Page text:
Dad had worked on log booms and in sawmills and he had an eye for good tree stock. He would eventually choose a tree and make it disappear into the limitless trunk of the car. The tree ended up on his shoulders and was drawn up the wooden backstairs into the flat to thaw out. My Mother would spend a week gently nurturing decoration into their perfect positions that would be surrounded by meticulously hung tinsel icicles. Patterns were pated to the windows and sprayed with “snow” and Christmas Cards began to populate the venetian blinds that could not be opened again until after January 6th when Christmas was officially over and destined to be packed away in the shed halfway down the back stairs for another year. The snowbanks up and down the streets of Verdun reflected the miles of lights that the Faithful hung out every year. There was an unofficial “competition” to over decorate the outside of your flat with as many lights a s your fuse box would allow you to light up.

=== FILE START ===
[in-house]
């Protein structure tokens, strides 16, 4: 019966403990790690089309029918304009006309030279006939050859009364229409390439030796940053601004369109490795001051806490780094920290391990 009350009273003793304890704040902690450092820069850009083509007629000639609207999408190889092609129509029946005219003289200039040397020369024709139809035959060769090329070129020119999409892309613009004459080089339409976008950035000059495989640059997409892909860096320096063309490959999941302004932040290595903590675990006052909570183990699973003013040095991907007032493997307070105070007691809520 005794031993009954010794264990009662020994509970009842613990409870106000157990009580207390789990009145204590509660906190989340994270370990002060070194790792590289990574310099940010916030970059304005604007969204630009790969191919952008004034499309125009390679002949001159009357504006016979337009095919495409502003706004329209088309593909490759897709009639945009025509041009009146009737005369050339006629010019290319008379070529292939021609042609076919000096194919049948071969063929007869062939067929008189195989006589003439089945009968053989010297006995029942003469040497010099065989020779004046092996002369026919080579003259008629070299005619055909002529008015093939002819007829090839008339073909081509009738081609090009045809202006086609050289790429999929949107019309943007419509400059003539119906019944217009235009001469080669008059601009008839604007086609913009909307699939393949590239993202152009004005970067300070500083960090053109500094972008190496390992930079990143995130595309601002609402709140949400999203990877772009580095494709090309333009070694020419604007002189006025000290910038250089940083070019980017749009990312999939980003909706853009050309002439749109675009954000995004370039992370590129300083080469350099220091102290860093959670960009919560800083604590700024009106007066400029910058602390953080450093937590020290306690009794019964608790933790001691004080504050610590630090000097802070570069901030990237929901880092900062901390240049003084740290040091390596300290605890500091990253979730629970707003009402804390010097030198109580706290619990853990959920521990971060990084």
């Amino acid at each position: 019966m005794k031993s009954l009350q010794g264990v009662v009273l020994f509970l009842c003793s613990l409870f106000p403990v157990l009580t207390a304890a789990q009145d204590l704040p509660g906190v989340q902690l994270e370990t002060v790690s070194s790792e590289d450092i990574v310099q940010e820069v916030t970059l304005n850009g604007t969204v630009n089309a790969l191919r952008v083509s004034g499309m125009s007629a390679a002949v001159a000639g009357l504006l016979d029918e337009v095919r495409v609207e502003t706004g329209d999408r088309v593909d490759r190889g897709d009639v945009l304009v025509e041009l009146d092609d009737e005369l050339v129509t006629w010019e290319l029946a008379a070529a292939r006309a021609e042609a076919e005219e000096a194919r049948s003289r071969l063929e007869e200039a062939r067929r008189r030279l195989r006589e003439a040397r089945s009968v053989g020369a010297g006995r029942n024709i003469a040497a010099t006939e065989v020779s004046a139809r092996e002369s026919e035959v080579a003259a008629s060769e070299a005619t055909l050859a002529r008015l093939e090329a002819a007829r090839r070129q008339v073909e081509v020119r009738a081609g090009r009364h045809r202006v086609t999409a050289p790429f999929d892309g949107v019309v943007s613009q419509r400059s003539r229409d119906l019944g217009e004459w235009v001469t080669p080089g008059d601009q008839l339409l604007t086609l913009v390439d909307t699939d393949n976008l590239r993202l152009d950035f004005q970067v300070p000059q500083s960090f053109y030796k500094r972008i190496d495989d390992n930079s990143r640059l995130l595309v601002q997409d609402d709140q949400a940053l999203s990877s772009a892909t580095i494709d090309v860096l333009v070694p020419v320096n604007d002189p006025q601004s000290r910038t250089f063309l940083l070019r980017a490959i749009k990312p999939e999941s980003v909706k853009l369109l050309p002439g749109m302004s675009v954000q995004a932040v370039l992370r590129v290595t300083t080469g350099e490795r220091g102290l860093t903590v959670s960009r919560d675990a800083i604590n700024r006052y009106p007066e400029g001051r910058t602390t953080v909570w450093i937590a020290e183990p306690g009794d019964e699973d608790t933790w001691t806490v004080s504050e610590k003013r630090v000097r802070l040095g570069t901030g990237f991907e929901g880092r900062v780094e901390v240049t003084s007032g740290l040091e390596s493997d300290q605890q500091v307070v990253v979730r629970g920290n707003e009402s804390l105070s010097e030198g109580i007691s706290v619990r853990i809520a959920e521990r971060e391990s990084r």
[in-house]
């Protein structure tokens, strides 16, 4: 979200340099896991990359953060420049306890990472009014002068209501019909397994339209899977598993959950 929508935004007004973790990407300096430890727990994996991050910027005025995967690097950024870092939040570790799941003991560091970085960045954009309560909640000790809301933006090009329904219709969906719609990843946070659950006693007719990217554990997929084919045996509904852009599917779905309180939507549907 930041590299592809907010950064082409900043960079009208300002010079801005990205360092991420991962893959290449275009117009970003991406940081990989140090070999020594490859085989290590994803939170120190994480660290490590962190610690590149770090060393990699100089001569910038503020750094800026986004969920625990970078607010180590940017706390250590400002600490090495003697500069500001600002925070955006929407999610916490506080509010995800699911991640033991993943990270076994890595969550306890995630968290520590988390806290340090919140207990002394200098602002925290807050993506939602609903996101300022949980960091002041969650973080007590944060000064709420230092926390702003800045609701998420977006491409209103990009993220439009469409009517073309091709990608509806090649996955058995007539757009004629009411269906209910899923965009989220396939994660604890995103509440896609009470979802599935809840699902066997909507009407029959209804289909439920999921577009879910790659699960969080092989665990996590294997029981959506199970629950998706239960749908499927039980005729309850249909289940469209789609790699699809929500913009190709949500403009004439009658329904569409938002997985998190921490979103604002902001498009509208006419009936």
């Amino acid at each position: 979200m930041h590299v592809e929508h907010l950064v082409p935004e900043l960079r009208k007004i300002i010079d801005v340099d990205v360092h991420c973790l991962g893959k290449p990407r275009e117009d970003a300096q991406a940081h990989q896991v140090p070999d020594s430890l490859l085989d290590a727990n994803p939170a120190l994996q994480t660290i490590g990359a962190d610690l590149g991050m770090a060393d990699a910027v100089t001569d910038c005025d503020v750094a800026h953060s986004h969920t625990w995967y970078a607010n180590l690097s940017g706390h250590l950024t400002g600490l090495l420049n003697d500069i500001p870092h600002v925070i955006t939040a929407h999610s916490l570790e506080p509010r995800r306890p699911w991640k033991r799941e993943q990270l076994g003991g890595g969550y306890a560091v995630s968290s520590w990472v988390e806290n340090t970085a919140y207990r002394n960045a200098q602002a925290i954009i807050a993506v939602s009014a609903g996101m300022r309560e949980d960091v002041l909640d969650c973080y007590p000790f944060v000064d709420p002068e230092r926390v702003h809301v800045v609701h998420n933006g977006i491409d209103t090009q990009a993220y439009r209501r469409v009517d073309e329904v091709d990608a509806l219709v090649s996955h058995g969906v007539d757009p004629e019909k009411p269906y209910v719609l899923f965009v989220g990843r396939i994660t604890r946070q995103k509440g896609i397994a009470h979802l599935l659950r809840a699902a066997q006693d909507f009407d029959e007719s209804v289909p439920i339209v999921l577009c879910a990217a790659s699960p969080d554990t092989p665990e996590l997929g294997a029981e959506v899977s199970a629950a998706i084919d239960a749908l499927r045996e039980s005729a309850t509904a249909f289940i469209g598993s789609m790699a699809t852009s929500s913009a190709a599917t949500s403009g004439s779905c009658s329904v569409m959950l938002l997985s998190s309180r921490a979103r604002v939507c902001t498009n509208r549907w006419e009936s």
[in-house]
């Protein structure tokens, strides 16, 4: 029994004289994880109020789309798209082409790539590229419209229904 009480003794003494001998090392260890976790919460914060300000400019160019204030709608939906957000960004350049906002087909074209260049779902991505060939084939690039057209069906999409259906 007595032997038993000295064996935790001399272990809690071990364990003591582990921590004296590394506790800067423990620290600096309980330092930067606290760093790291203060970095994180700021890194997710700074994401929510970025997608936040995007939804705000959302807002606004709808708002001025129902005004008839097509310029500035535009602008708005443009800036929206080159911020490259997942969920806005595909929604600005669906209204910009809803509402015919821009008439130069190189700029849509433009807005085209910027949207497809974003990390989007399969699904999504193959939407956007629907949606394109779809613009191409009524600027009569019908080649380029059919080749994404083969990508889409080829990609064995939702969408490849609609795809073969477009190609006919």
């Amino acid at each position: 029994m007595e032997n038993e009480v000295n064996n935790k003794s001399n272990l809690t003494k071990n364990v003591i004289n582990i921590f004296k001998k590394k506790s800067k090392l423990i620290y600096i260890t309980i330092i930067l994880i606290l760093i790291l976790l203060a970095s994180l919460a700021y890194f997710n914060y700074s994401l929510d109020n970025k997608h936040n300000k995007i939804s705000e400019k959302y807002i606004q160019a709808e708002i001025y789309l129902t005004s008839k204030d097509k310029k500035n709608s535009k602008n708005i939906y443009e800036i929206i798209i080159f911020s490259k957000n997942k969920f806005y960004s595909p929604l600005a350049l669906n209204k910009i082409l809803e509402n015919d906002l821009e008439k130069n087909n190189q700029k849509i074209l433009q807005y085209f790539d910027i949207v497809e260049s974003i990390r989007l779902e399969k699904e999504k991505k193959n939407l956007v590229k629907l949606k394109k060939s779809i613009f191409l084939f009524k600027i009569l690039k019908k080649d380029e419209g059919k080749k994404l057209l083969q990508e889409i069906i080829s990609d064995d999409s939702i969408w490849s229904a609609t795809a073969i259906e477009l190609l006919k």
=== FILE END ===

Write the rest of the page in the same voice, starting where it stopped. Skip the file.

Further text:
That was the world that I was born into and I did not know how much my parents’ generation had suffered to provide us with this perfect life. I didn’t know that there were times when they struggled just to make ends meet even after we were born. I didn’t know the total extent of their love and commitment to us because I assumed that all children and all families lived this way. The innocent bliss of ignorance is a virtue that I still carve but also regret because I had no idea how privileged that we all were. My best and favourite memories of Christmas were formed in that precious crucible of time and circumstance that allowed me to have an extended childhood and an incredible position from which to launch the rest of my life.